Side question; why is it my daughter always steals my jackets..?
























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This looks like it'll be a fun thread to watch!!

And Mr. Alan_C, that 4.6 DOHC will get a 0-60 time of 3.8 seconds once I put fresh wider tires on her :)
 

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Discussion Starter #26
Defeated by Tech? Photobucket will not accept photos from my iPhone in HEIF format. So that’s half my camera roll down the tubes.


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You've mentioned the Mustang's Performance Pack brakes---I believe you're going to find that they are not compatible with the Factory Five spindles. Also regarding the MT82 trans---in addition to the shifter location it uses a funky Giubo (AKA Guibo) joint at the output. Although that can be replaced with a flange to accept a more conventional spicer joint it is a solid coupling, not a slip joint. This means that the driveshaft would require a slip joint which may not be physically possible with the roadster's short shaft. Jim Schenck, Jesper and I had a discussion about this while at SEMA last fall and the consensus was that the other transmission options were more viable. Just something to think about and plan for.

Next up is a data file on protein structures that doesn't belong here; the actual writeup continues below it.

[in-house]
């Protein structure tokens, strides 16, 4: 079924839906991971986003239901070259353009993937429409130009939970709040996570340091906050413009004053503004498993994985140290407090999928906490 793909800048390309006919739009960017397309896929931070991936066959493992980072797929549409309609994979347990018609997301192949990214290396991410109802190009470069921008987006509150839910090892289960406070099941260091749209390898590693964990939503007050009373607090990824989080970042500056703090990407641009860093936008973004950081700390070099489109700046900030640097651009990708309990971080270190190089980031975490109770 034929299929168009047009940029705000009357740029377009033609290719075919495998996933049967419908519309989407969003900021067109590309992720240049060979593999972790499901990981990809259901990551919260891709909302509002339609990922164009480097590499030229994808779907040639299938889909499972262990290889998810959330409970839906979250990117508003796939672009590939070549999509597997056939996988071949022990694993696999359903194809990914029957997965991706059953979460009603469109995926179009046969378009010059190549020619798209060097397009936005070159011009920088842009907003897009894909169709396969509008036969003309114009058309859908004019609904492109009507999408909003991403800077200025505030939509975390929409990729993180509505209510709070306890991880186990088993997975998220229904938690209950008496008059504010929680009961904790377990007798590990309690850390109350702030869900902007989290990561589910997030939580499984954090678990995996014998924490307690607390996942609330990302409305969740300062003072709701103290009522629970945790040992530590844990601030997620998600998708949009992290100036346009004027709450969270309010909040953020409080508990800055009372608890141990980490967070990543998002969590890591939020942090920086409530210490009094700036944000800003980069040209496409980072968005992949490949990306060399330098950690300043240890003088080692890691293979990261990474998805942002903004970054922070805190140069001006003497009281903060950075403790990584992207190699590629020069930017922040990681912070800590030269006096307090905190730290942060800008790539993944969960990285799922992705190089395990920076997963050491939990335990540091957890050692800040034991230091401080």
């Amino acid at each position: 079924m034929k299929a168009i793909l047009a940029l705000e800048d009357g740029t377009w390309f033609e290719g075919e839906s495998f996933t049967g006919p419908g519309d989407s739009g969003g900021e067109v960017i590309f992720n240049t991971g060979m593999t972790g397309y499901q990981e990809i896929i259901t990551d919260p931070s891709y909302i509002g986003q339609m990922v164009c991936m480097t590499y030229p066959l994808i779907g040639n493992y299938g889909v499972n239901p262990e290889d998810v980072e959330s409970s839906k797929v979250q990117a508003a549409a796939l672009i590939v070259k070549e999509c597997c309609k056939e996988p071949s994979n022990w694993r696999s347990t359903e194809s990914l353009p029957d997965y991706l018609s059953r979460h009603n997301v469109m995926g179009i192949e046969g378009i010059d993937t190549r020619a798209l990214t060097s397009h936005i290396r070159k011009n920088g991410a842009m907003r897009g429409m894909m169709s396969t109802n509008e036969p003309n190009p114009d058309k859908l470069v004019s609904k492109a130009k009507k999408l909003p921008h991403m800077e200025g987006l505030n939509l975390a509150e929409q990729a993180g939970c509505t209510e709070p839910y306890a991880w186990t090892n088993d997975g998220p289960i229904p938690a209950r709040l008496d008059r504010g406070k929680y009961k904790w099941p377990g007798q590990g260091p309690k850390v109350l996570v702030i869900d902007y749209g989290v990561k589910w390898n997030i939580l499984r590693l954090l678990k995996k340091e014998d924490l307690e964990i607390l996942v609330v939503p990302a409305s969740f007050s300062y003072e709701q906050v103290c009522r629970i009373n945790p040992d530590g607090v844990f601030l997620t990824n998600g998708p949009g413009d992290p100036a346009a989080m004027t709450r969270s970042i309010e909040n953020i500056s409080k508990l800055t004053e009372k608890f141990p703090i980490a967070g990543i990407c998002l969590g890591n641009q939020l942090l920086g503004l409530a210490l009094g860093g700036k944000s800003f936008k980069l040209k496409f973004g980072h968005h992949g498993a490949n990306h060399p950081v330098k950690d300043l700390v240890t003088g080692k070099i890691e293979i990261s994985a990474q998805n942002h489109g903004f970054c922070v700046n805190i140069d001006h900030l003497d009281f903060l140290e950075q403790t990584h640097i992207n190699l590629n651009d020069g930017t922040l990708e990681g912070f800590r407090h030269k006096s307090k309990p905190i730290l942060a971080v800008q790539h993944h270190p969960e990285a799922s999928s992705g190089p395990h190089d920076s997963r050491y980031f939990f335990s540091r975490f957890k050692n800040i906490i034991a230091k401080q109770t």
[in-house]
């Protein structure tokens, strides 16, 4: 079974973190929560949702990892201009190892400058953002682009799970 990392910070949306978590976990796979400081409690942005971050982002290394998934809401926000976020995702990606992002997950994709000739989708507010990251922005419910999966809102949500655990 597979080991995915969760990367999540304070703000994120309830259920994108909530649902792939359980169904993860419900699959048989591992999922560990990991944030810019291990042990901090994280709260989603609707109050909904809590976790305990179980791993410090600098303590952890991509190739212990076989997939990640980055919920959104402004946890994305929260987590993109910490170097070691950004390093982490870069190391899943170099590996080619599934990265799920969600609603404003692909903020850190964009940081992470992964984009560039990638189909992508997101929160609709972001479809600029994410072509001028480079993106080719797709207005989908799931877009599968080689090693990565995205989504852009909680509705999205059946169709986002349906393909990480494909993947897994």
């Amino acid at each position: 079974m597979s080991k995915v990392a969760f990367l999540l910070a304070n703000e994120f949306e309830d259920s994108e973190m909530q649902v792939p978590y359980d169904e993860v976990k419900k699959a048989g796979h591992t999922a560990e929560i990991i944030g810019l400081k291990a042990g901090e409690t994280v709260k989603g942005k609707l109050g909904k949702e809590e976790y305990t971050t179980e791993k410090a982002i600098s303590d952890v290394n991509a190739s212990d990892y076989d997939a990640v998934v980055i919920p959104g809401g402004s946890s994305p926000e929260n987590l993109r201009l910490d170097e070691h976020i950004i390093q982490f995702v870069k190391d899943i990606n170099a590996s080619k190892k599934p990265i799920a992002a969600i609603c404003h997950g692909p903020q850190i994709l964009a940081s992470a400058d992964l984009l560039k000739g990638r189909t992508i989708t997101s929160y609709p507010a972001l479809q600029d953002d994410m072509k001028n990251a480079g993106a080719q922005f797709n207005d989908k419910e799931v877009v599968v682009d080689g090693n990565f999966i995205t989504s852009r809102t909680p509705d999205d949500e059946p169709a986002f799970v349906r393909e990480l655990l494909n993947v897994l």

Look forward to following along!

Jeff
 

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Discussion Starter #28 (Edited)
Indeed the F5 people told me the Mustang Tranny would not fit in the Transmission Tunnel. So it’s either a TKO or a T56, and they don’t have a Driveshaft that readily fits the T56. I am looking for input on TKO Transmission/F5 driveshaft pairings that are bolt-on rather than going custom, but Ill go custom if I need to.
Suggestions? What did you do on your build?

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Discussion Starter #29 (Edited)